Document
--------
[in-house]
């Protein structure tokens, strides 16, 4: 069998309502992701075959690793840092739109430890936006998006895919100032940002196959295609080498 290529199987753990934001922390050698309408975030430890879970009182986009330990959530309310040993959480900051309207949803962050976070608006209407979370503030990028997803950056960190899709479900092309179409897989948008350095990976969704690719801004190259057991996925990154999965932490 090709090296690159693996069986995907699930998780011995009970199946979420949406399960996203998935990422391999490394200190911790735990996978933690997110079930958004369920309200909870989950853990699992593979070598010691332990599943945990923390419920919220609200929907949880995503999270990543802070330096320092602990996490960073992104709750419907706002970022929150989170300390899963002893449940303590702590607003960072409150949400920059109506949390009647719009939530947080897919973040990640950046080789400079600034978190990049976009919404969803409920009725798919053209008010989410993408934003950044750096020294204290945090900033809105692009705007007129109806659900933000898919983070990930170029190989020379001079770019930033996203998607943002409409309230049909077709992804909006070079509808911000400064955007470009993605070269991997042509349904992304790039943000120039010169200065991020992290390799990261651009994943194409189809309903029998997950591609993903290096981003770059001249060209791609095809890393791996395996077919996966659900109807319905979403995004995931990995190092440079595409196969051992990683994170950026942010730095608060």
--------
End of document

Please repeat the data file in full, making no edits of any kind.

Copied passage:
[in-house]
């Protein structure tokens, strides 16, 4: 069998309502992701075959690793840092739109430890936006998006895919100032940002196959295609080498 290529199987753990934001922390050698309408975030430890879970009182986009330990959530309310040993959480900051309207949803962050976070608006209407979370503030990028997803950056960190899709479900092309179409897989948008350095990976969704690719801004190259057991996925990154999965932490 090709090296690159693996069986995907699930998780011995009970199946979420949406399960996203998935990422391999490394200190911790735990996978933690997110079930958004369920309200909870989950853990699992593979070598010691332990599943945990923390419920919220609200929907949880995503999270990543802070330096320092602990996490960073992104709750419907706002970022929150989170300390899963002893449940303590702590607003960072409150949400920059109506949390009647719009939530947080897919973040990640950046080789400079600034978190990049976009919404969803409920009725798919053209008010989410993408934003950044750096020294204290945090900033809105692009705007007129109806659900933000898919983070990930170029190989020379001079770019930033996203998607943002409409309230049909077709992804909006070079509808911000400064955007470009993605070269991997042509349904992304790039943000120039010169200065991020992290390799990261651009994943194409189809309903029998997950591609993903290096981003770059001249060209791609095809890393791996395996077919996966659900109807319905979403995004995931990995190092440079595409196969051992990683994170950026942010730095608060």